Lisa Nicholas-Ritscher

She thought she felt well enough to drive herself to the cosmetic surgeon, on a Vicodin she snapped in half. She saved the other half for later, for after. She was showered and citrus-smelling, lucid, feeling for her keys in the lightness of her bag.

The part of the surgeon would be played by a sexy tennis player with adorably spiked hair. In the movie, she would lay her head on his warm, sand-dune chest, thumbing the nipple on his left pec.

In the stage version, she had the humiliating thrill of the full frontal, of opening her robe and baring her own chest, her left breast a persimmon the color of honey. The other side was an oblique thin seam, torn evenly, like cardstock, from underarm to heart. The tennis player set up his tripod, looking at his viewfinder and not at her.

The part of the nurse was played by a dusty brick of a woman, an edifice of Legos under scrubs, whose own breasts were an impressive shelf. They would be good for resting a bowl of soup on. Or popcorn, during the movie.

The role of gutsy girl with chutzpah was played by herself.


A Brief History of the Depiction of Saint Anthony in Folk Verse

Legend has it that a thieving novice in the monastery at Padua stole a valuable Psalter, beloved of St. Anthony. Anthony, with his fervent prayers, conjured a hideous ax-wielding demon and scared the wayward thief into returning the Psalter.

After Anthony's canonization, the faithful began asking his intercession to recover their lost valuables. Folk rhymes include:

The sea obeys and fetters break
And lifeless limbs thou dost restore
While treasures lost are found again
When young or old thine aid implore.


Saint Anthony, Anthony, please look around.
Something is lost and must be found.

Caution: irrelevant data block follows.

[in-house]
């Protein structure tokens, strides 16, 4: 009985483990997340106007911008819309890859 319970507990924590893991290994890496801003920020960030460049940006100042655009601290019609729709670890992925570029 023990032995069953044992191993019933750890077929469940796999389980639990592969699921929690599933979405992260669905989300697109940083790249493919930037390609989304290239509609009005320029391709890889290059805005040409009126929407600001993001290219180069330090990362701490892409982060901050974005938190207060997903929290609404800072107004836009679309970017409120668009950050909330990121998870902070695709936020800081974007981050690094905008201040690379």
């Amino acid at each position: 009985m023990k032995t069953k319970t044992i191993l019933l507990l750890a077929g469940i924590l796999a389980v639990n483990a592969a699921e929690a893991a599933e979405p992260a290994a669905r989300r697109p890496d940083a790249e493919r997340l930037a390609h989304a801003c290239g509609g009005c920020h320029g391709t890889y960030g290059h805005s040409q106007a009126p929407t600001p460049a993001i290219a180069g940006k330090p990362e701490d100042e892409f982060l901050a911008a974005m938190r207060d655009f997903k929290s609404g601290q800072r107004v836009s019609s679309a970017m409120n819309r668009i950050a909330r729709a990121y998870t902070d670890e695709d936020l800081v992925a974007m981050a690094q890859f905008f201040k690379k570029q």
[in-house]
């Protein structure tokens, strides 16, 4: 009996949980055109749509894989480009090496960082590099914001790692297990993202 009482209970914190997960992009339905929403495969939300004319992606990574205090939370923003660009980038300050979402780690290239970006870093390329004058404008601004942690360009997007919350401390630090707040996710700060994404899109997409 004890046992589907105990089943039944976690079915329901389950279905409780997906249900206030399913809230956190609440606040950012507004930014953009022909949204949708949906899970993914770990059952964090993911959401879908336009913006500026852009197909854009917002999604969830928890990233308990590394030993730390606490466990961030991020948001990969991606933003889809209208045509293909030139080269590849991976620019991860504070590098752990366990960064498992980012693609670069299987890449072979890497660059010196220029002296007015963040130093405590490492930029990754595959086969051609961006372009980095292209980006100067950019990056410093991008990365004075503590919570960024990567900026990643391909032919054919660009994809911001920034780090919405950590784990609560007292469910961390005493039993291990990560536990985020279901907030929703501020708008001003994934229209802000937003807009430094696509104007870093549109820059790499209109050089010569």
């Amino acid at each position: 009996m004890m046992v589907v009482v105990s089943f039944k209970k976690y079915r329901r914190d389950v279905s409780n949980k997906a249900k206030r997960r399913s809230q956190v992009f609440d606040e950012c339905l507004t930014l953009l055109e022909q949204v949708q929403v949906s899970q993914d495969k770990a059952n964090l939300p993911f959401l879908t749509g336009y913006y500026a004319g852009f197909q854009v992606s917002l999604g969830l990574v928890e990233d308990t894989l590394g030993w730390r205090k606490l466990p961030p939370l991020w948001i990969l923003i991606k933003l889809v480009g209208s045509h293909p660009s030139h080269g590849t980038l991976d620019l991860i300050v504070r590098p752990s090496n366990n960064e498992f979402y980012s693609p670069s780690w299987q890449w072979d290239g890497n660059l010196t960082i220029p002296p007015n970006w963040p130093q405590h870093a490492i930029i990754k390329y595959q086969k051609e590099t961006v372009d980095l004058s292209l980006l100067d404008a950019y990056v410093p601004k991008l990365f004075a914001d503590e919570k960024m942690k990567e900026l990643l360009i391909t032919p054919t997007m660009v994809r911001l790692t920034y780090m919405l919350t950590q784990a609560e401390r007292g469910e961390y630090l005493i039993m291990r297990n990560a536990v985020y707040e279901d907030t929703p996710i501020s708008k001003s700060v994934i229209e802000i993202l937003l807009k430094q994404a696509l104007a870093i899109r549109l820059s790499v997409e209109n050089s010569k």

It was time for her close-up, her photo shoot. It was time to be calipered. The Lego brick lady and the surgeon/tennis player were professional and kind. In the movie, the surgeon falls in love with her naked beauty, for she is more beautiful now with her right arm folded like a bird's wing over her scar. In the movie, they make love; he worships her new bird body with the one pink gumdrop and the ginger triangle. He is passionate, with a talented tongue.

"The benefit of having small breasts," says the surgeon played by the tennis player, "is that you don't have to deal with saggage."

He was trying to be chivalrous to the lone, perky little boob, so much like a fried egg on a coat hook.

"You're so thin; I don't think you're a good candidate for a trans-flap. Although, we might find enough for one small breast here." He comes close and gently measures her little pooch with the calipers.

In the stage version, she jokes and clowns:

"Yeah, why can't we get cancer of the muffintop? Free tummy tucks for all!"


"What did the right boob say to the left boob?


You're my breast friend."

The brick lady smiles and says sadly, "Good girl."


A Brief History of the Depiction of Saint Agatha in Art

Agatha of Sicily, the patron saint of bell-founders and bakers, was tortured to death for her purity of faith.

She is often depicted iconographically carrying her excised breasts on a plate.


Turns out, though she is photographed, she is the only one looking at herself at all. She is transparent like an x-ray plate, like the jellyfish medusa.

She wakes up on a Monday evening, swaddled in gauze from neck to navel, and prays to St. Anthony, Anthony, please look around. From her side grows a string of acrylic Christmas bulbs, some full of ruby liquid, some full of amber liquid. In the movie, the surgeon brings her flowers and caresses her hair, nuzzles her ear. In the stage version, the surgeon also comes in and checks her tangled string of lights, fiddling and unwinding, but he soon exits for the tennis courts.

The scene always closes the same, with the brick lady and herself alone in the dark, the string of liquid lights, winking in the dim.





This piece came about as a sort of double germ cell. One germ was in coming to terms (or actually my own failure in finding terms) with a personal history of cancer and amputation as a young person, and the ways we are forced to play a role and project a public persona when we are ill.

The second germ was provided by my friend Anca. Our common interest in ekphrastic writings, and my interest in depictions of Christian martyrs in Western art, a very public rendering of private suffering. [Here] is one of the prompts she brings for the Ploughshares blog. And [here] is the picture of St. Agatha that inspired the piece.